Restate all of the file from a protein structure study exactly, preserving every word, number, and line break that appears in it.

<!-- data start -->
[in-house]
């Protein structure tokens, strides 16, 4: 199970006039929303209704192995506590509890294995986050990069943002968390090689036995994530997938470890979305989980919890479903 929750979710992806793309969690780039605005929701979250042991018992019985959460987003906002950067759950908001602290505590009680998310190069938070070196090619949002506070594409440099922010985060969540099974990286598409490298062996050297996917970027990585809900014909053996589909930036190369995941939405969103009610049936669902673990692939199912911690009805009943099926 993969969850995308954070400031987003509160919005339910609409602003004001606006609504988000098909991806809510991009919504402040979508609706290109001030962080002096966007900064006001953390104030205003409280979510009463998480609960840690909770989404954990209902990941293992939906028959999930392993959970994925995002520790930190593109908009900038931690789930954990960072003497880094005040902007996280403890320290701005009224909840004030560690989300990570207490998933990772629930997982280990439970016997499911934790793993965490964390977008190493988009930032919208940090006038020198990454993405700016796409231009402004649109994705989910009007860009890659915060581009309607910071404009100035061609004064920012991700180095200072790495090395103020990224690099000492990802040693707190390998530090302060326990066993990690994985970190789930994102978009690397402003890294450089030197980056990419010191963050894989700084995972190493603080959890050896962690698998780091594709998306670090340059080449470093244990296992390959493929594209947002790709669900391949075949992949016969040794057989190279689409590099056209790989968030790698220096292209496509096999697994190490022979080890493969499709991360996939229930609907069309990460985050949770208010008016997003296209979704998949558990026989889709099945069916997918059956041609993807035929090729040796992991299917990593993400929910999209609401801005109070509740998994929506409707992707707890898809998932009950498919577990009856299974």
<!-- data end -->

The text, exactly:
[in-house]
């Protein structure tokens, strides 16, 4: 199970006039929303209704192995506590509890294995986050990069943002968390090689036995994530997938470890979305989980919890479903 929750979710992806793309969690780039605005929701979250042991018992019985959460987003906002950067759950908001602290505590009680998310190069938070070196090619949002506070594409440099922010985060969540099974990286598409490298062996050297996917970027990585809900014909053996589909930036190369995941939405969103009610049936669902673990692939199912911690009805009943099926 993969969850995308954070400031987003509160919005339910609409602003004001606006609504988000098909991806809510991009919504402040979508609706290109001030962080002096966007900064006001953390104030205003409280979510009463998480609960840690909770989404954990209902990941293992939906028959999930392993959970994925995002520790930190593109908009900038931690789930954990960072003497880094005040902007996280403890320290701005009224909840004030560690989300990570207490998933990772629930997982280990439970016997499911934790793993965490964390977008190493988009930032919208940090006038020198990454993405700016796409231009402004649109994705989910009007860009890659915060581009309607910071404009100035061609004064920012991700180095200072790495090395103020990224690099000492990802040693707190390998530090302060326990066993990690994985970190789930994102978009690397402003890294450089030197980056990419010191963050894989700084995972190493603080959890050896962690698998780091594709998306670090340059080449470093244990296992390959493929594209947002790709669900391949075949992949016969040794057989190279689409590099056209790989968030790698220096292209496509096999697994190490022979080890493969499709991360996939229930609907069309990460985050949770208010008016997003296209979704998949558990026989889709099945069916997918059956041609993807035929090729040796992991299917990593993400929910999209609401801005109070509740998994929506409707992707707890898809998932009950498919577990009856299974």